Ex-Journalist Appeals Detention As Russian Media Demand Transparency In Treason Case
By RFE/RL's Russian Service July 08, 2020
MOSCOW -- Lawyers for Ivan Safronov, a former reporter and adviser to the chief of Russian space agency Roskosmos, say they have appealed their client's pretrial arrest on a high-treason charge he rejects.
Yevgeny Smirnov and Ivan Pavlov said on July 8 that they asked the Moscow City Court to replace their client's pretrial detention with a milder restriction "not linked with incarceration."
Prosecutors accuse Safronov of passing information to the Czech Republic in 2017 about the sale of Russian arms to the Middle East and Africa. Safronov was working as a journalist at the time covering issues related to the activities of Russia's military-industrial sector.
Russia claims the United States was the final beneficiary of the information, according to Pavlov.
He faces up to 20 years in prison if convicted.
Pavlov told Ekho Moskvy on July 8 that he had refused to sign papers obliging him not to reveal data related to the investigation against his client, adding though that he had agreed to sign papers to not make classified information in the case public.
"But we have not seen any state-secret materials in the case, therefore there is nothing to reveal here," Pavlov said, adding that "there are no classified materials" in the case.
However, Kremlin spokesman Dmitry Peskov said later in the day that Safronov's case was labeled as top secret and reiterated that the case was not linked to Safronov's journalistic activities in the past.
"There is a certain regime of hearings in the court for certain categories of cases, due to sensitivity [of such cases]. Therefore, it would be wrong to change regulations following opinions of some journalists [regarding Safronov's case]," Peskov said, responding to demands from activists for transparency during the probe.
Those demands were reinforced on July 8 when leading news outlets, including Kommersant, Vedomosti, Meduza, RBK, Proyekt, Mediazona, The Bell, Bumaga, and the Russian version of Forbes magazine, issued editorials supporting Safronov, who since May has been working as an adviser to the chief of the state space agency, Roskosmos.
Kommersant wrote that Russia's Federal Security Service (FSB) had eavesdropped on Safronov's telephone conversations and had access to his electronic correspondence.
Police in Moscow on July 7 searched the apartment of his close associate, journalist Taisia Bekbulatova, and questioned her as witness in the case.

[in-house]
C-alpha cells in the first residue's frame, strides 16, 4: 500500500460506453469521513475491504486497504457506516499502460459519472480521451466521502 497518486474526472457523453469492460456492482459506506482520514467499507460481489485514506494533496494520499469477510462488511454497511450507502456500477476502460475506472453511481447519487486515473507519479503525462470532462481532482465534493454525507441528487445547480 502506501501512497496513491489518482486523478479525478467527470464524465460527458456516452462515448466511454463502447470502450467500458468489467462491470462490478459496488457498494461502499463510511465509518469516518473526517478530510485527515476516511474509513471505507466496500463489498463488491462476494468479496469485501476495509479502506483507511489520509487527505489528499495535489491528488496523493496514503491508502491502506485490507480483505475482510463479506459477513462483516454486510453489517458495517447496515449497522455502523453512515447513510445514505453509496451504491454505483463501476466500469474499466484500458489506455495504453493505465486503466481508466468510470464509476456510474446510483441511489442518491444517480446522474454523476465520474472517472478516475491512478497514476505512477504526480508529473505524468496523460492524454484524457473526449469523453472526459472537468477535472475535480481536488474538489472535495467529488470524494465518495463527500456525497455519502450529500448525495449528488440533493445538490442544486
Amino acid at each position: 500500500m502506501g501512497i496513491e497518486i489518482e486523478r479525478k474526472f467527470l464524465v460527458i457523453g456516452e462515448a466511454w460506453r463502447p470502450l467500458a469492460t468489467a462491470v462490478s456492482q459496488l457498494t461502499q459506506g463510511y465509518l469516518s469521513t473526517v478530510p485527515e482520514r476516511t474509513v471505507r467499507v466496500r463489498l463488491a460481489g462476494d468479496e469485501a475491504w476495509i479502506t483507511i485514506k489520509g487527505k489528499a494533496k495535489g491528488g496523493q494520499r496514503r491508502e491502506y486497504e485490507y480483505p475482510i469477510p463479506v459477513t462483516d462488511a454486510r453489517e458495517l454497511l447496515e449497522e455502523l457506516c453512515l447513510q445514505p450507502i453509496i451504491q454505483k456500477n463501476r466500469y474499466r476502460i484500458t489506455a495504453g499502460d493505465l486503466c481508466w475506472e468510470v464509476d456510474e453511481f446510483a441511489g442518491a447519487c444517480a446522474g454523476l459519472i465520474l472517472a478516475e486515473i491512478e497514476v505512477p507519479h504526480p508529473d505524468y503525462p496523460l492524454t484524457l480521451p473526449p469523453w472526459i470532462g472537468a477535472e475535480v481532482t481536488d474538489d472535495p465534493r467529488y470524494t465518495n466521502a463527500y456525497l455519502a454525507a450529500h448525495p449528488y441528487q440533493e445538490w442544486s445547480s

Bekbulatova told the website Mediazona after the questioning that she could not give any details on the case, as she had signed papers agreeing not to reveal information related to it.
Safronov's arrest -- the latest in a series of law enforcement actions against Russian journalists and researchers -- has sparked outrage among former colleagues and prompted dozens to protest outside the FSB headquarters in Moscow.
As a journalist, Safronov mainly covered issues related to the activities of Russia's military-industrial sector, including an accident last year on a nuclear submarine, and the country's military exercises.
His father also worked for Kommersant, also focusing mainly on the military-industrial complex, before dying at the age of 51 after he mysteriously fell out of a corridor window in his apartment block in Moscow in 2007. Police concluded the death was a suicide, though relatives and friends say they suspect foul play.
The younger Safronov was fired from Kommersant in May 2019 after writing an article about the possible resignation of Valentina Matviyenko, the chairwoman of the Russian parliament's upper chamber. Matviyenko continues to serve as its chairwoman.
Safronov's firing led to a crisis at the paper after all of the journalists in Kommersant's politics department resigned in protest. He soon joined Vedomosti, then Russia's leading business newspaper, before quitting following an ownership change that installed a Kremlin-friendly chief editor.
In June 2019, media reports surfaced saying that Kommersant might face administrative lawsuits for making state secrets public.
It was not clear which state secrets had been made public, but one of Safronov's articles about Russia's plans to deliver Su-35 military planes to Egypt was removed from the newspaper's website.
At the time, U.S. State Secretary Mike Pompeo warned of possible sanctions against Egypt if Cairo purchased the planes from Moscow.
Kommersant Director-General Vladimir Zhelonkin told the Open Media group on July 7 that there were no issues with the authorities related to Safronov's article last year in his newspaper, adding that the article in question did not contain any data that might be classified as a state secret.
Copyright (c) 2020. RFE/RL, Inc. Reprinted with the permission of Radio Free Europe/Radio Liberty, 1201 Connecticut Ave., N.W. Washington DC 20036.
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